When Pacific Grove Unified School District in Seaside, Calif., announced at a board meeting that its schools would be closing due to COVID-19, School Nutrition Director Stephanie Lip was overwhelmed by community members’ eagerness to help.
“They all came up to me [after the meeting]: random people from churches, staff members that I never even knew,” she says. “They were just ready to kind of mobilize and do whatever we needed to make sure that our kids, especially the ones that depended on our program, continued to get fed.”
As COVID-19 still alters meal service, K-12 operators like Lip and her team are making the most of the situation and using this time to form new relationships while reaffirming the importance of school foodservice programs.
Creating lasting partnerships
One of Pacific Grove USD’s newfound connections is a local bakery that started promoting the district’s meal program in conjunction with its efforts to provide free breakfast to students who stopped by the bakery in the mornings. The business then donated $400 to the nutrition department, which it raised through its tip jar.
“[The owner] was just an ally in putting the word out there for us,” Lip says.
The foodservice team has also discussed the possibility of sourcing National School Lunch Program-compliant breads from the bakery in the future.
In addition, a handful of teachers put Lip in touch with their church, which was running its own food distribution program. That connection spurred a new partnership through which the nutrition team donates leftovers to the church to be redistributed to struggling community members.
“They're kind of like that second avenue to get food out there,” Lip says.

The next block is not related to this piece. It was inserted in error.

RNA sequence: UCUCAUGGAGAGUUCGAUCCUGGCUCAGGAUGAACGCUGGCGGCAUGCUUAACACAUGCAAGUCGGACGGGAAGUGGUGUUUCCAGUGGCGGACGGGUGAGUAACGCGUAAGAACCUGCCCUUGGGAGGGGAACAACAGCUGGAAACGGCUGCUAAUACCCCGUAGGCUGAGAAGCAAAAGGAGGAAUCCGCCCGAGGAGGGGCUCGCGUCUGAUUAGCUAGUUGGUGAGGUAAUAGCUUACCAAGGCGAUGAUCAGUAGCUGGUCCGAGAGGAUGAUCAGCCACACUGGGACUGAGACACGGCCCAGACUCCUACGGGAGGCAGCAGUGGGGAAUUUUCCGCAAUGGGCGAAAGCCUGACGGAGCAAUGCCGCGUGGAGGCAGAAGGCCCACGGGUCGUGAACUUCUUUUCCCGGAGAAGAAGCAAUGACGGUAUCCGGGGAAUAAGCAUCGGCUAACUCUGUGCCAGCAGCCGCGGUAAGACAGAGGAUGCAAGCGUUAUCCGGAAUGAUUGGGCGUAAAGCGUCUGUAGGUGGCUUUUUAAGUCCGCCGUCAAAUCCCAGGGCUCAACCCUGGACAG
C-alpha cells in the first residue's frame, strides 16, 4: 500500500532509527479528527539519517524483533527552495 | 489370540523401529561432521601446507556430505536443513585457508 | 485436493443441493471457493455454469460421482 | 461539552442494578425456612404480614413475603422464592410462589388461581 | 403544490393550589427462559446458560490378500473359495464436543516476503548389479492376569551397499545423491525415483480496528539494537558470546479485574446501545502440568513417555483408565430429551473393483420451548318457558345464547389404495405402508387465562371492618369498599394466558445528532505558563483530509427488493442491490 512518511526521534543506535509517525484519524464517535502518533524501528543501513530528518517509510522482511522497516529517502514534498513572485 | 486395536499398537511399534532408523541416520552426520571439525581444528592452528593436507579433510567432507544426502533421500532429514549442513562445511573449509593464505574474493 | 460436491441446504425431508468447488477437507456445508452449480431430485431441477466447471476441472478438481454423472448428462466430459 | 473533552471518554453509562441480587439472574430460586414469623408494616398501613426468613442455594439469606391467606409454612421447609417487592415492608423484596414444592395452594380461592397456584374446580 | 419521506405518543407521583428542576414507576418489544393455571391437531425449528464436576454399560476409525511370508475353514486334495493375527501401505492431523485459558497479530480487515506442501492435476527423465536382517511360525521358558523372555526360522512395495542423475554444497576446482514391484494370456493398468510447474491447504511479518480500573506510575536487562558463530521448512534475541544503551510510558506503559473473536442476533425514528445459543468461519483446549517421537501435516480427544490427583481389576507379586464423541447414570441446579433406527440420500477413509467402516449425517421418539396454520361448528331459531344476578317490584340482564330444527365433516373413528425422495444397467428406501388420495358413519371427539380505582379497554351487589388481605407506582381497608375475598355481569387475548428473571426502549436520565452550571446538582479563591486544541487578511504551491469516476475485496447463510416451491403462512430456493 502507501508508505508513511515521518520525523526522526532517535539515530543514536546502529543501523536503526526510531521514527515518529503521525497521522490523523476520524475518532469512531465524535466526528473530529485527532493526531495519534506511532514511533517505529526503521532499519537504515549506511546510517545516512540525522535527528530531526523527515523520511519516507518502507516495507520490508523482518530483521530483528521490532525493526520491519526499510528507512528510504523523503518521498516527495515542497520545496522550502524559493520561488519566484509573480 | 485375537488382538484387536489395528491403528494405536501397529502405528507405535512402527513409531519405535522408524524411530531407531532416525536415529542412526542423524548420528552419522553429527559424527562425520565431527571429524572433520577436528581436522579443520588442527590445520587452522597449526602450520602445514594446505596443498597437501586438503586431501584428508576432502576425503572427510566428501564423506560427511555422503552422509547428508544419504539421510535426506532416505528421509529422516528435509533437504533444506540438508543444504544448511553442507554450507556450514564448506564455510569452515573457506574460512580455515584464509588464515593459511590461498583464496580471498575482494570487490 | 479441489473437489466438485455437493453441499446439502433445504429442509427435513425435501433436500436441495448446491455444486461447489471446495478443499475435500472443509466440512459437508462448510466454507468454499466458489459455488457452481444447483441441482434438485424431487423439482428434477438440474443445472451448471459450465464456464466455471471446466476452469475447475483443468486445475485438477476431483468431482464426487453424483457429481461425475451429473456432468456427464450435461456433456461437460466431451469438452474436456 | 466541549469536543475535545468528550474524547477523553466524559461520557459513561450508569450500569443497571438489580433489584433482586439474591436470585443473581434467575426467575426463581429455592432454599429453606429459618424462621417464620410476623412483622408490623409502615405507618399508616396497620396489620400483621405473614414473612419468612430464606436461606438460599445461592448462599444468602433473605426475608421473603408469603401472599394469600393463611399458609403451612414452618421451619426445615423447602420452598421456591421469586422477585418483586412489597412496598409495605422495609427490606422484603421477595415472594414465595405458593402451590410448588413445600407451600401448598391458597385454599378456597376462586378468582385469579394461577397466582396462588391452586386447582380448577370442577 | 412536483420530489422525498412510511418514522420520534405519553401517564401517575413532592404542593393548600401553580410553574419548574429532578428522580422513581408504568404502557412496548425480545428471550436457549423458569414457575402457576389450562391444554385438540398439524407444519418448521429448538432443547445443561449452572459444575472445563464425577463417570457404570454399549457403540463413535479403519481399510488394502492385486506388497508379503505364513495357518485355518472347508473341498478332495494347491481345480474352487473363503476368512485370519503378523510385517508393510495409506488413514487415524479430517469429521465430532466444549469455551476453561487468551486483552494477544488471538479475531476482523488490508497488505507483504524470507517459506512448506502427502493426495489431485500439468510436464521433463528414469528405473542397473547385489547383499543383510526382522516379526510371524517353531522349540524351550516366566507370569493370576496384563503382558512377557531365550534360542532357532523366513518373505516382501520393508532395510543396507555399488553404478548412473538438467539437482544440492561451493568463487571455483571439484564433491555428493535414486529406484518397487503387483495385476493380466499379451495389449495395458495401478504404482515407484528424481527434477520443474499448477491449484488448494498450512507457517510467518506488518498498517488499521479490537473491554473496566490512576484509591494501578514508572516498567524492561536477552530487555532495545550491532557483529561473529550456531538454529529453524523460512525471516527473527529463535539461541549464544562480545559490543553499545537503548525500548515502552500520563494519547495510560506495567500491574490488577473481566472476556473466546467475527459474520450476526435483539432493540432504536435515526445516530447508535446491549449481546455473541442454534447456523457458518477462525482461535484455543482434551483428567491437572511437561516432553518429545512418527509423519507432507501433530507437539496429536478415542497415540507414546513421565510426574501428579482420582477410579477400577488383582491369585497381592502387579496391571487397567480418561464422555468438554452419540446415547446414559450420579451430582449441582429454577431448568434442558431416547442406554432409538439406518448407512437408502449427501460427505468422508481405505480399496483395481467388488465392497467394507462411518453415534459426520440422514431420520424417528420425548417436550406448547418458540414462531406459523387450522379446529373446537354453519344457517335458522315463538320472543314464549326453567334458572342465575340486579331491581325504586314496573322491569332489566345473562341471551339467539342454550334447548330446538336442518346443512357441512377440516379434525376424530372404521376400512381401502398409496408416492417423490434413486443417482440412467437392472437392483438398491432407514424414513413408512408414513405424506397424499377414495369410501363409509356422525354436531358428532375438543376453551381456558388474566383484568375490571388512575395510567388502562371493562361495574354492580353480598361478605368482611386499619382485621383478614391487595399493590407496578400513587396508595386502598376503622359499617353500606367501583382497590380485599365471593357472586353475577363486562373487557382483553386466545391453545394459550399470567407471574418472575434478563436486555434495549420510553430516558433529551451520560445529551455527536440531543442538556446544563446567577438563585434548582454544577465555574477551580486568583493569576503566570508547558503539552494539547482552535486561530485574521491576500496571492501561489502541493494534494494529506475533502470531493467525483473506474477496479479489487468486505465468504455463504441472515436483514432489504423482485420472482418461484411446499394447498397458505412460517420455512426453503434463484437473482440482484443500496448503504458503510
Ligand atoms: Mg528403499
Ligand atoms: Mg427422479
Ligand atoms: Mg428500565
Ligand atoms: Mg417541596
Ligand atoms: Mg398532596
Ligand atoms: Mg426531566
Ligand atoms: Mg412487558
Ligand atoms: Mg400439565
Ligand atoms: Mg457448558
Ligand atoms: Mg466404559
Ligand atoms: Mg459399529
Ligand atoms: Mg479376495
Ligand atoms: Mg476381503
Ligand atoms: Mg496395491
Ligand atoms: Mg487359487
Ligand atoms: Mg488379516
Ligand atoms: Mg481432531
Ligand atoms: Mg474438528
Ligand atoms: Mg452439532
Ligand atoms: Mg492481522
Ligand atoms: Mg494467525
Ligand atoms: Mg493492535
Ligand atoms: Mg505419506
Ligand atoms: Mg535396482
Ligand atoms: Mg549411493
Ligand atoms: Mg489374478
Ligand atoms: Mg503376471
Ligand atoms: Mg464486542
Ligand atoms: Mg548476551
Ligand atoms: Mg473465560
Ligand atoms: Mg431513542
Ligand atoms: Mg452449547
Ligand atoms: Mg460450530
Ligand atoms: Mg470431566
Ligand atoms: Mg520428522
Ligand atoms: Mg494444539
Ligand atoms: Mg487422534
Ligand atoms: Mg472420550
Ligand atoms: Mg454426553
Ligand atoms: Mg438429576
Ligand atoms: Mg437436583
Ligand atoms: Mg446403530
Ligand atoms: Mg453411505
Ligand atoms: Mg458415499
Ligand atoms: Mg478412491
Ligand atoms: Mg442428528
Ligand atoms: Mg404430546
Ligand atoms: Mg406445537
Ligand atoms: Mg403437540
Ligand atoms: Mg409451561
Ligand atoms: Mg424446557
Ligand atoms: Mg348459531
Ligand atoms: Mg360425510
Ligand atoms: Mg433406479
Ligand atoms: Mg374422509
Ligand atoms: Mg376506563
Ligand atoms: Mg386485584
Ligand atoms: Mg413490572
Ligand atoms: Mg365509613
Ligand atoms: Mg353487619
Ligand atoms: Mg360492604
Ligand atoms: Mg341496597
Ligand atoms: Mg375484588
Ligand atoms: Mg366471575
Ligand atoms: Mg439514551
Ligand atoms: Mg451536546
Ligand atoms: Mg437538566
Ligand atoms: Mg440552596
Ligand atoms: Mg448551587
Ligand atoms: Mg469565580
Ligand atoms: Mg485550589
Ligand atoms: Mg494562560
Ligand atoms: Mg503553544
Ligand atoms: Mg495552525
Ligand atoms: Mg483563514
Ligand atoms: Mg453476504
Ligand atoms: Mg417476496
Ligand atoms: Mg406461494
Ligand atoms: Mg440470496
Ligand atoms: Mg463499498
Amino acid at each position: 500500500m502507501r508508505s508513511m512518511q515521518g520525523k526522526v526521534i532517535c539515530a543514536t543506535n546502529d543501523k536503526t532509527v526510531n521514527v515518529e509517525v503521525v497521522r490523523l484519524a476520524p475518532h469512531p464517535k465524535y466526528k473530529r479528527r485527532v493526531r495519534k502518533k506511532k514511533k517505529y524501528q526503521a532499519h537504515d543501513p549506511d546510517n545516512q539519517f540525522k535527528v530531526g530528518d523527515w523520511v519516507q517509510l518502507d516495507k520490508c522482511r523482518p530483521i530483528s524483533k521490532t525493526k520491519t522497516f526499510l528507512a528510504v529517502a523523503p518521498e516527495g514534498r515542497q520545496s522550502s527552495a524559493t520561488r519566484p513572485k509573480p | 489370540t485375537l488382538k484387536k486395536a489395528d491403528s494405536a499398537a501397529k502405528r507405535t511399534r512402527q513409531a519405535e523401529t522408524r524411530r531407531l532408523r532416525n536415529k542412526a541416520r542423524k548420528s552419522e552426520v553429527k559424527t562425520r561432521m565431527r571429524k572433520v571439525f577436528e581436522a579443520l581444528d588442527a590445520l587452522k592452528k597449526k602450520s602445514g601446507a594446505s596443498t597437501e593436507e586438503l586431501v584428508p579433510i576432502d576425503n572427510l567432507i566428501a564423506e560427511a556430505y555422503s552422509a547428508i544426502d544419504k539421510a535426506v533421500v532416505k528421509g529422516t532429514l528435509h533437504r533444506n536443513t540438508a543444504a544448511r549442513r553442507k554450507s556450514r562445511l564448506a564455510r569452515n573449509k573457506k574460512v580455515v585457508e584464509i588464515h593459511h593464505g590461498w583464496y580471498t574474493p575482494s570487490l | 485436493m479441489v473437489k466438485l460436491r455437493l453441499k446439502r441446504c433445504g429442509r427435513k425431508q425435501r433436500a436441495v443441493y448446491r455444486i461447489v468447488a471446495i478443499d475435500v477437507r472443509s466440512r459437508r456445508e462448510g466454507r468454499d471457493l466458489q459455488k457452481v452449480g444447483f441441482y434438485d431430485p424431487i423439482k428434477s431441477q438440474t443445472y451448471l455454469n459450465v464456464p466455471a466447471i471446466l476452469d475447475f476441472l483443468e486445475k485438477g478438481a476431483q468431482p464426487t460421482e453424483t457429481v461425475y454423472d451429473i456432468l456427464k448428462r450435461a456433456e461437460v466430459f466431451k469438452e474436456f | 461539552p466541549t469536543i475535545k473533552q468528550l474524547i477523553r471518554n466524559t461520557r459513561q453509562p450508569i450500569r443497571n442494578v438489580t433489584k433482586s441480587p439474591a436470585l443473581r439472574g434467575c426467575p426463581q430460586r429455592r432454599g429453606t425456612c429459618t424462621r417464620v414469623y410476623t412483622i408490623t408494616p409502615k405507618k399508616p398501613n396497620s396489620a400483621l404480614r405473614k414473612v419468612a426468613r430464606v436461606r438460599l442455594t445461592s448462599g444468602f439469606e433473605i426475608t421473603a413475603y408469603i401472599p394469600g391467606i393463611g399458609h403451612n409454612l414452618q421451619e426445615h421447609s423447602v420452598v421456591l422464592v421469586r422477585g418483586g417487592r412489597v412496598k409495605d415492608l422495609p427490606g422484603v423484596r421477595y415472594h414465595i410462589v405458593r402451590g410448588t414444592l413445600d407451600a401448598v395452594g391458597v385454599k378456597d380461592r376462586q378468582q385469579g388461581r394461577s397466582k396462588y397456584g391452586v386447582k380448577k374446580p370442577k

As the pandemic highlights the importance of school nutrition programs, Lip would like to build on that momentum going forward.
“I've always felt that we're essential,” she says. “So I think, if anything, it's kind of made me want to highlight our department and our services more than ever—because, a lot of times, we were just looked at as this added service in the education world rather than an actual essential service.”
Lip hopes that in the aftermath of the pandemic, community stakeholders such as parents and principals continue to recognize the benefits that school foodservice has on students’ health and well-being.
“Hopefully, this conversation can kind of shift to how can we maximize our impact of foodservice to better serve all of our students to support their entire educational experience and not just focus on that academic side,” she says.
A time for reflection
The pandemic has also been a catalyst for operators to dive deeper into their roles and take a look at how they can help solve larger problems.
At East End Community School in Portland, Maine, Cafeteria Manager Ailish Dennigan and area residents have set up an online program called Cafeteria Classroom, which aims to look critically at some of the policies that impact school foodservice and also provide food education to users.
Dennigan credits the program with allowing her to take a broader view of school foodservice, a perspective she says she previously considered while at FoodCorps, a school food-focused nonprofit where she and Lip both spent time as service members.
“Much of my reflection and observation on my role in community relationships harks back to a lens I started to examine more closely during my FoodCorps service, and that is: Who sets the table? Who is invited to the table? Which tables am I sitting at, and which ones am I not invited to? Or not needed at? And how can I best support other tables without stealing a chair?,” Dennigan says. “It helps me to look beyond whichever role I am in to see the system as a whole.”